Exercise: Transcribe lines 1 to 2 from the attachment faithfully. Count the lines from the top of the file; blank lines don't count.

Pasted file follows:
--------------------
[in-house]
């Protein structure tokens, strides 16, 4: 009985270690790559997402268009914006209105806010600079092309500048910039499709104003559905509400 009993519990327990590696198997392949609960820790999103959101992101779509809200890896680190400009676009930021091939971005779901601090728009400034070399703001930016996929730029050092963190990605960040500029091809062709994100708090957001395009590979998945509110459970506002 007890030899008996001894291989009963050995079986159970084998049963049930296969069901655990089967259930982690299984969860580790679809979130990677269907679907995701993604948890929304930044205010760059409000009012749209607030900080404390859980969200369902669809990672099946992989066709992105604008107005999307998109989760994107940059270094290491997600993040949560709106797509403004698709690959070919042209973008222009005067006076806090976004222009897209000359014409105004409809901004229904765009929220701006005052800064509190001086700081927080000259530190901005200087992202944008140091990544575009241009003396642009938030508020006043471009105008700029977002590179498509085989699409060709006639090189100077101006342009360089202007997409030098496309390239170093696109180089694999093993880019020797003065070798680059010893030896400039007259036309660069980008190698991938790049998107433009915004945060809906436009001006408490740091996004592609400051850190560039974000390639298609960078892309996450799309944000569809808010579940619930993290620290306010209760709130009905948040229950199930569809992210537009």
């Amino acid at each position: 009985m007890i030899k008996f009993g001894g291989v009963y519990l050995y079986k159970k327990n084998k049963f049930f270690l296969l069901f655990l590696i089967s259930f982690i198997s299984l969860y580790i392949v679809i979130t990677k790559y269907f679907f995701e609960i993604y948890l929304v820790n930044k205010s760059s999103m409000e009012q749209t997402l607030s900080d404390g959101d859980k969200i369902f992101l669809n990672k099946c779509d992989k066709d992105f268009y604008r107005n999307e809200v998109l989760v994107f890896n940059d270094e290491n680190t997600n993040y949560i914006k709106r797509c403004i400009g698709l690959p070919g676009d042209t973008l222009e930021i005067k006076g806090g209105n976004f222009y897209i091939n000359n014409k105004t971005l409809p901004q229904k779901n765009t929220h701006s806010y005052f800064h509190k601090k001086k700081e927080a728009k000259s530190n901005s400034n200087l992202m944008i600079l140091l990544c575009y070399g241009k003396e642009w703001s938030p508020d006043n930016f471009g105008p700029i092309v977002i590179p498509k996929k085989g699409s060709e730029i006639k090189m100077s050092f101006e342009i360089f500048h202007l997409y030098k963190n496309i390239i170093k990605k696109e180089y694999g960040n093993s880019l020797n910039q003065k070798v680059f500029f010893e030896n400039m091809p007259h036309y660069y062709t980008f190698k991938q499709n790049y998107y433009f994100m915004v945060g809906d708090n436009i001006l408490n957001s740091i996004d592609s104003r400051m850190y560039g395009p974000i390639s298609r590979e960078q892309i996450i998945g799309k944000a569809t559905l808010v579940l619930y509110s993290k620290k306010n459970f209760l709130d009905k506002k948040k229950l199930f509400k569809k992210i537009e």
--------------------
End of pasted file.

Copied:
[in-house]
């Protein structure tokens, strides 16, 4: 009985270690790559997402268009914006209105806010600079092309500048910039499709104003559905509400 009993519990327990590696198997392949609960820790999103959101992101779509809200890896680190400009676009930021091939971005779901601090728009400034070399703001930016996929730029050092963190990605960040500029091809062709994100708090957001395009590979998945509110459970506002 007890030899008996001894291989009963050995079986159970084998049963049930296969069901655990089967259930982690299984969860580790679809979130990677269907679907995701993604948890929304930044205010760059409000009012749209607030900080404390859980969200369902669809990672099946992989066709992105604008107005999307998109989760994107940059270094290491997600993040949560709106797509403004698709690959070919042209973008222009005067006076806090976004222009897209000359014409105004409809901004229904765009929220701006005052800064509190001086700081927080000259530190901005200087992202944008140091990544575009241009003396642009938030508020006043471009105008700029977002590179498509085989699409060709006639090189100077101006342009360089202007997409030098496309390239170093696109180089694999093993880019020797003065070798680059010893030896400039007259036309660069980008190698991938790049998107433009915004945060809906436009001006408490740091996004592609400051850190560039974000390639298609960078892309996450799309944000569809808010579940619930993290620290306010209760709130009905948040229950199930569809992210537009």